What are Mortgage Fraud Charges in Arizona?

by DCantor on September 28, 2012

  • Sharebar

A federal and state mandated task force has led to increased arrests and convictions of Arizona residents who are accused of engaging in mortgage fraud. Such schemes include bogus buyers, inflated property values and kickbacks, just to name a few,

Mortgage fraud first became a problem in metropolitan Phoenix during the housing boom, and illegal cash-back arrangements became the norm. They are a rarity now because of stricter lending guidelines and the decline in home values. However, other forms of mortgage fraud are still a menace to that area’s housing market.

What you should know

An Arizona law making this type of fraud a felony is relatively new, and it is making it easier for regulators to focus on certain illegal practices. Generally speaking, such cases involve real estate agents, appraisers and loan officers.

A number of real estate analysts feel that the recent boom-and-bust cycle in the housing market was prompted by bank deregulation and the marketing of various complex home loans that were created for high-risk and short-term borrowers. Typically, when a bank issued such a loan, it sold the related promissory note to those who invested in mortgage-backed securities.

Eventually, those who had purchased these loan products faced financial ruin because they had acquired a debt they could only repay if the value of their homes continued to appreciate. Home values have declined sharply since then, and approximately 500 contactors who were once active in the state have either ceased operations altogether or left Arizona.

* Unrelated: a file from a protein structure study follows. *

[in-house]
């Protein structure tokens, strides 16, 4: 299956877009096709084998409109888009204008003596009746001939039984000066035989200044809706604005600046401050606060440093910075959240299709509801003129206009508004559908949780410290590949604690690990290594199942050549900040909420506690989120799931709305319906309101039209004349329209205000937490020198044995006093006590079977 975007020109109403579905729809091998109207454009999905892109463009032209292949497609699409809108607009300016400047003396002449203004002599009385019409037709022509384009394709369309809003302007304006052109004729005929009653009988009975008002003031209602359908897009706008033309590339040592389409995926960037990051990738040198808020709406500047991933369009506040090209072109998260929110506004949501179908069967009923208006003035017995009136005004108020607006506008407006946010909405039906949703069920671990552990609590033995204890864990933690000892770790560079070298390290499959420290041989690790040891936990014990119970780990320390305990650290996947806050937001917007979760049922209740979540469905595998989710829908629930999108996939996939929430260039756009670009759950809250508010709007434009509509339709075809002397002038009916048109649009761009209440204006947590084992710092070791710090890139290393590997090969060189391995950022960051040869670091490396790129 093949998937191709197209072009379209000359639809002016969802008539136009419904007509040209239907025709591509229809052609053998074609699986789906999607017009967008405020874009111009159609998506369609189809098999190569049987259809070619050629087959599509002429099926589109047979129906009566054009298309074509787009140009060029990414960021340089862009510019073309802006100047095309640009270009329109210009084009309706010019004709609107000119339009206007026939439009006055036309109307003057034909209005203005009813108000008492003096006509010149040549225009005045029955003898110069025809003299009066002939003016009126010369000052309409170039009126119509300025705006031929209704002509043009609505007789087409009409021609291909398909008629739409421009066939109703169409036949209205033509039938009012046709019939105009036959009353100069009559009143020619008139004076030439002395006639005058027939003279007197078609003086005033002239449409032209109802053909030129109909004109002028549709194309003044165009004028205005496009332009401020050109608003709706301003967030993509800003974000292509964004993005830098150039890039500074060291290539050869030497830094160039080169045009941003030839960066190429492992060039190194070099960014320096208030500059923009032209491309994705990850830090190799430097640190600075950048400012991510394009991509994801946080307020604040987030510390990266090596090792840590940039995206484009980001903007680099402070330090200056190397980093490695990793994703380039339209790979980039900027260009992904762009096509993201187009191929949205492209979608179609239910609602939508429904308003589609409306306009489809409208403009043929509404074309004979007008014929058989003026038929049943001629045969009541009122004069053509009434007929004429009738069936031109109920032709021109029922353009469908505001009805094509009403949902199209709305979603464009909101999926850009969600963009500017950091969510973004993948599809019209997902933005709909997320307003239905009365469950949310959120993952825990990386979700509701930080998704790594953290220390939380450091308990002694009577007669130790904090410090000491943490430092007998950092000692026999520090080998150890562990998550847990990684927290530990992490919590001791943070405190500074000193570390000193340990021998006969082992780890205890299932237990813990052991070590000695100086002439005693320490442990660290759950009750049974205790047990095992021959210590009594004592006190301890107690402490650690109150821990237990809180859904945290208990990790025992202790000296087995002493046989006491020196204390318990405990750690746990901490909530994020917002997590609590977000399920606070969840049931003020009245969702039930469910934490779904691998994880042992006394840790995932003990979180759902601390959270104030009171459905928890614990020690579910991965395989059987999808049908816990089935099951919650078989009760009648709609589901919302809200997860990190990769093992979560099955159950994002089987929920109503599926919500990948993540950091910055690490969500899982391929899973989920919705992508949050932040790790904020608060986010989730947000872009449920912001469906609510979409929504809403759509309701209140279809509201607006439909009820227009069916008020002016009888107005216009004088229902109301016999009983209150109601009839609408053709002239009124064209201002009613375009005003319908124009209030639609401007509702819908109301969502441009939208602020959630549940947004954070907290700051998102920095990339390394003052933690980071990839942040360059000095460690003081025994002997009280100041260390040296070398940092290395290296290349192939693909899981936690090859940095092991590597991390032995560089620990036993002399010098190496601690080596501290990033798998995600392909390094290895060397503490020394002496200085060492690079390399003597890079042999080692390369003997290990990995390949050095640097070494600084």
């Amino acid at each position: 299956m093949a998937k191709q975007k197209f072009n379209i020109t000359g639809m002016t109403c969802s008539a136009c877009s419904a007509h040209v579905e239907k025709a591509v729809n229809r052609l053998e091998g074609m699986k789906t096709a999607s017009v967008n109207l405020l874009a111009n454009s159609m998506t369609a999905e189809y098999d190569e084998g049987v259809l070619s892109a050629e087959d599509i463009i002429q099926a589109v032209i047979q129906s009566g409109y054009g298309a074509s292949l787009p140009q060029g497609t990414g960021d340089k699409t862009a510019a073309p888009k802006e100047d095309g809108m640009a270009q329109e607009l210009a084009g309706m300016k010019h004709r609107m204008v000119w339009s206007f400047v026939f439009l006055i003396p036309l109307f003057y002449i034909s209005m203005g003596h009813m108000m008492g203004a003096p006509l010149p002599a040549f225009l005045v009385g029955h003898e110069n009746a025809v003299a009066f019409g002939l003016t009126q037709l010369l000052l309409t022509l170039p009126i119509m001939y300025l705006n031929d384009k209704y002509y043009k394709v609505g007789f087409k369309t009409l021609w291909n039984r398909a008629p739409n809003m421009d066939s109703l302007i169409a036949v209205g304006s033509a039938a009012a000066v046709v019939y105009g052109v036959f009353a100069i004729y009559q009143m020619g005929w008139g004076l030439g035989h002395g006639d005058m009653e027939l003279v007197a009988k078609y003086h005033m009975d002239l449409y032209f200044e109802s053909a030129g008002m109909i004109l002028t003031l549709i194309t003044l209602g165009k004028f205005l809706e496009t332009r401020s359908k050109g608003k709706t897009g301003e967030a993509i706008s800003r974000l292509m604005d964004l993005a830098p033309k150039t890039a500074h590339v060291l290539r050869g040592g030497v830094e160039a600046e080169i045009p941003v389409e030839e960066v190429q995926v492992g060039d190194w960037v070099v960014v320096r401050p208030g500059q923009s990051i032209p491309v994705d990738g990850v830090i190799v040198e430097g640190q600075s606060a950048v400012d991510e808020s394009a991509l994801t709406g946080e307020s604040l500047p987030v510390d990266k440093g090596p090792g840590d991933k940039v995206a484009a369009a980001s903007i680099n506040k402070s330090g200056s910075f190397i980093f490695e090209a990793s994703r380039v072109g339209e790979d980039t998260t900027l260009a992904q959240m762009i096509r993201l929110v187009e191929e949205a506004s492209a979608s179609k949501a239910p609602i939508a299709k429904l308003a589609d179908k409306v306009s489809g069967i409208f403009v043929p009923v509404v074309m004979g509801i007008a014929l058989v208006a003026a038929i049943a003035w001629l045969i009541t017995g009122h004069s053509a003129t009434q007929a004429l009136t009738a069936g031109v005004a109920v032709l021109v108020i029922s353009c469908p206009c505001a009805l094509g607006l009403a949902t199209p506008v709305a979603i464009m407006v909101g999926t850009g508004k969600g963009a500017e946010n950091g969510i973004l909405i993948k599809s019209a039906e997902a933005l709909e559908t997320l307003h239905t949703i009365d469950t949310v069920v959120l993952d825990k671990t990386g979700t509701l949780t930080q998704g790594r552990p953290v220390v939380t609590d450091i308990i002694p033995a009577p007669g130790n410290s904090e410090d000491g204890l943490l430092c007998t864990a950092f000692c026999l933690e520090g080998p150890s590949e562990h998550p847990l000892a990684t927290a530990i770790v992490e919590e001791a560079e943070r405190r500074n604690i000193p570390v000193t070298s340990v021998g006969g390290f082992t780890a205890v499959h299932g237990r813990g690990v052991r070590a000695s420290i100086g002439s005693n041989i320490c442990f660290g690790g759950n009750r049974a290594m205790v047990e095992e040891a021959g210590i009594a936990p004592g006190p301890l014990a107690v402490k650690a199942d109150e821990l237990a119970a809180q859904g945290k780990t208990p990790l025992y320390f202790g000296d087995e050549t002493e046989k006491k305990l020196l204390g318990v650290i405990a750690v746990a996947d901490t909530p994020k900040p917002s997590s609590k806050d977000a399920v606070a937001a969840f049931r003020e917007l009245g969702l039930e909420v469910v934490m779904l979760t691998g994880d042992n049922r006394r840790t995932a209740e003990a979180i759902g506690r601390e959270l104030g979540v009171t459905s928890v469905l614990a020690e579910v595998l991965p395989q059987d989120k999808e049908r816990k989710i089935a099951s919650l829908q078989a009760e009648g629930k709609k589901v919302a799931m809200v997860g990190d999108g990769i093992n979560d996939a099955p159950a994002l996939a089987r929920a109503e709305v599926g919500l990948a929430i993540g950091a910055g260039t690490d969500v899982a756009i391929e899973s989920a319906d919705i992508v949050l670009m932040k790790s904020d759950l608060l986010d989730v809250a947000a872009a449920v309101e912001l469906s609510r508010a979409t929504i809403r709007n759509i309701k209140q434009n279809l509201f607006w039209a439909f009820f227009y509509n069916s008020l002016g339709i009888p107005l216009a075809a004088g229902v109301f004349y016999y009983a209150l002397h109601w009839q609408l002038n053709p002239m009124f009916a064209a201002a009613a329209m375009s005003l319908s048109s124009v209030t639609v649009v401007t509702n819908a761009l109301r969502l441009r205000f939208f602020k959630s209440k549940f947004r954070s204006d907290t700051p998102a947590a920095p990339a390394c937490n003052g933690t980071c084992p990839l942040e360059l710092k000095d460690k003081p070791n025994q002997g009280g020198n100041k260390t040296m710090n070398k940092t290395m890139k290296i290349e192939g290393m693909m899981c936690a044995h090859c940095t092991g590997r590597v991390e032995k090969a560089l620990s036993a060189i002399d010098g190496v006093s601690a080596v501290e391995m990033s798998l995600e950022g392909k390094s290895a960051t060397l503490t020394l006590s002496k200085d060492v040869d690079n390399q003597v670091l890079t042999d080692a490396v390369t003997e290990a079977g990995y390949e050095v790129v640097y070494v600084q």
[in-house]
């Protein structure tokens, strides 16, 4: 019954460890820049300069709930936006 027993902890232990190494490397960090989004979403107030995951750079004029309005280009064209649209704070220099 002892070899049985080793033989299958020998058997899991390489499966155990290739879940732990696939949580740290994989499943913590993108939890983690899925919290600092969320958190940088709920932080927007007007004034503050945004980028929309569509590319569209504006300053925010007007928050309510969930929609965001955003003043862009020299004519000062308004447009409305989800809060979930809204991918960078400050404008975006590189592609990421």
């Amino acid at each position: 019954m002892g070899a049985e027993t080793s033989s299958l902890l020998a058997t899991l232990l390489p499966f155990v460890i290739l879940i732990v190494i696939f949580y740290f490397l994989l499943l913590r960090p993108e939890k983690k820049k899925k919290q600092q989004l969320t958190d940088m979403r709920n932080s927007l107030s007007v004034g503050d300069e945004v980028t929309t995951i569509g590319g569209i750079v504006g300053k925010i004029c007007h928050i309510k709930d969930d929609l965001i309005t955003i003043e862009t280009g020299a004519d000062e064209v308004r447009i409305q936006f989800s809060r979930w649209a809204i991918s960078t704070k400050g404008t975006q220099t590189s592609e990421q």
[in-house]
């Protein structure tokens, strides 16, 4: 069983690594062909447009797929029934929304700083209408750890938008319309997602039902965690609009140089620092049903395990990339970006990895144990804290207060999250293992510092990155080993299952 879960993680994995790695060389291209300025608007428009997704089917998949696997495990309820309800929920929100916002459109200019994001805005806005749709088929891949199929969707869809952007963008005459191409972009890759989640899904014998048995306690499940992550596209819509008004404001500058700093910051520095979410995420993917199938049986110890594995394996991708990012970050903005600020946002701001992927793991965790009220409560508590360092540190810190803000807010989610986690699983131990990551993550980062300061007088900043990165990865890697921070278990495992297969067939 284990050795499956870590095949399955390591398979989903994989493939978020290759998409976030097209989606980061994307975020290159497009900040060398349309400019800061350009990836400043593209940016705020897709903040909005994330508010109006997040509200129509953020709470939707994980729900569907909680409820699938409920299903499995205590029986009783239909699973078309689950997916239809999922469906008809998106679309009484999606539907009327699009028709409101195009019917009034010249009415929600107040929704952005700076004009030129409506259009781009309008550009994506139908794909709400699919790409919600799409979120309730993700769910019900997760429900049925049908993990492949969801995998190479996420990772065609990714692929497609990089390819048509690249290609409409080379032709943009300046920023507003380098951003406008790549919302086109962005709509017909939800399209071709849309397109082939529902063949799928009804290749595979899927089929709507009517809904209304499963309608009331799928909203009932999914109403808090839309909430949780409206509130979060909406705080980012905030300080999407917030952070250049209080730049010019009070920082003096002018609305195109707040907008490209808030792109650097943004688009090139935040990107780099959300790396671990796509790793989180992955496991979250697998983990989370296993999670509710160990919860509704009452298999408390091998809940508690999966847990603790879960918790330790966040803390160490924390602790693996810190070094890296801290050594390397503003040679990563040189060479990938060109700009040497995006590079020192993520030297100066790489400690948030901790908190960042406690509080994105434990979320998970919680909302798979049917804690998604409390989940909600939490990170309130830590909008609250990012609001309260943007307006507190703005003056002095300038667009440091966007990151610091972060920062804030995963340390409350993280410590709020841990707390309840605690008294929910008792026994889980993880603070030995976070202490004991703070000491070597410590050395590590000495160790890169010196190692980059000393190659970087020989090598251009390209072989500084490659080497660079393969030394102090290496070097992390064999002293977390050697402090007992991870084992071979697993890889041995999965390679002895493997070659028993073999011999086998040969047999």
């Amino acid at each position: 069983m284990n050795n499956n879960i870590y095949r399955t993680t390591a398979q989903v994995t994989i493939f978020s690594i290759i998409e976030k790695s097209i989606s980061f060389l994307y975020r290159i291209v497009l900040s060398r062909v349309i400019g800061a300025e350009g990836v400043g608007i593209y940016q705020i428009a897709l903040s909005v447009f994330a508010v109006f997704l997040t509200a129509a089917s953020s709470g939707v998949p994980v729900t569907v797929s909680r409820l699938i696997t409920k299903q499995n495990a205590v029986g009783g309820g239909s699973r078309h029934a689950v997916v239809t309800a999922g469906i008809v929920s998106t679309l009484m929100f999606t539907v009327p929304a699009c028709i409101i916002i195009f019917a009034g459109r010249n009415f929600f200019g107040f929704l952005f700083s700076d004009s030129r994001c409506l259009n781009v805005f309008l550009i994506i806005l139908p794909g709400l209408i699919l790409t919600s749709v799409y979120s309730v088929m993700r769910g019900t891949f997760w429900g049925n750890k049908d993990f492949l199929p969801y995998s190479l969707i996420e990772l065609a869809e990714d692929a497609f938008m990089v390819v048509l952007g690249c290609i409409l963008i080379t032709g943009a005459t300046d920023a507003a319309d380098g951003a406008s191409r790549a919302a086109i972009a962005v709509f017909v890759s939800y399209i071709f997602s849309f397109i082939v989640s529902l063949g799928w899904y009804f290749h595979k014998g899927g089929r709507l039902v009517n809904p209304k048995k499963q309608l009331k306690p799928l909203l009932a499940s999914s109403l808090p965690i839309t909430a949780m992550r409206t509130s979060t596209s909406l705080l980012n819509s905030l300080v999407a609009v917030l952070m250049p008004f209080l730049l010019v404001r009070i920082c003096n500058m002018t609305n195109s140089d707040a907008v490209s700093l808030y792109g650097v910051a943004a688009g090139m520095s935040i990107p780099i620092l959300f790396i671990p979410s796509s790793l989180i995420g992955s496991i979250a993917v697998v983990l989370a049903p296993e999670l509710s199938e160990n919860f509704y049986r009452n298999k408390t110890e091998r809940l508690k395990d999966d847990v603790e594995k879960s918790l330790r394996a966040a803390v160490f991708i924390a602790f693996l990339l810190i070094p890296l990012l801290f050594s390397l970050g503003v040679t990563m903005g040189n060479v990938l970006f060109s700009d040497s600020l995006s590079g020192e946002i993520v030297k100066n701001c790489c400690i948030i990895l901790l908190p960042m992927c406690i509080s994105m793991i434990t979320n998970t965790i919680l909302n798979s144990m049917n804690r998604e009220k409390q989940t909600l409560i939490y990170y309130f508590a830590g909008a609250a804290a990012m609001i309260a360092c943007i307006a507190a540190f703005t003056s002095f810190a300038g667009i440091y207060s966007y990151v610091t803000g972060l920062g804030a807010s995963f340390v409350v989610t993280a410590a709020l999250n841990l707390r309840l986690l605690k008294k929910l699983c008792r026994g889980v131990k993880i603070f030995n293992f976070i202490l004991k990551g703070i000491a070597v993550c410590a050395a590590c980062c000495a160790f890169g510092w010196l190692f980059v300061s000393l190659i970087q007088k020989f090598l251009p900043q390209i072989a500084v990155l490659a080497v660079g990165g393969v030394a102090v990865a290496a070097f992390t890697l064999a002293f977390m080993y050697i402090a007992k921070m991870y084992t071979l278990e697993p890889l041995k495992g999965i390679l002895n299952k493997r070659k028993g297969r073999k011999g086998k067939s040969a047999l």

In view of what has happened, those who are engaged in loan modifications, short sales or mortgage services must be prepared to be scrutinized for possible criminal liability. This is due to the following factors:

● Federal prosecutors and investigators are analyzing the housing market.
●There is extensive public demand to punish those who took advantage of the housing crisis.
● Recent legislation has underscored the criminal liability of engaging in any type of mortgage fraud.

The number of prosecutions for mortgage fraud has increased within the stat,. and the trend is expected to continue since Arizona has an abundance of mortgage fraud indicators established by the FBI.


As a rule, a mortgage fraud case also includes a conspiracy count. Most conspiracy cases require proof of intent, along with an agreement to perform such an act by any conspirator. However, a conviction for mortgage fraud only demands that the conspirator either knew “or had reason to know” about the scam and would benefit if the plan succeeded.

This post is courtesy of The Law Offices of David Michael Cantor. David Michael Cantor is a Certified Criminal Law Specialist per the Arizona Board of Legal Specialization.



David Michael Cantor is a Certified Criminal Law Specialist, practicing Criminal Defense in Arizona. The Law Offices of David Michael Cantor is an AV rated law firm in Phoenix, AZ.

Latest posts by DCantor (see all)

No related posts.

Previous post:

Next post: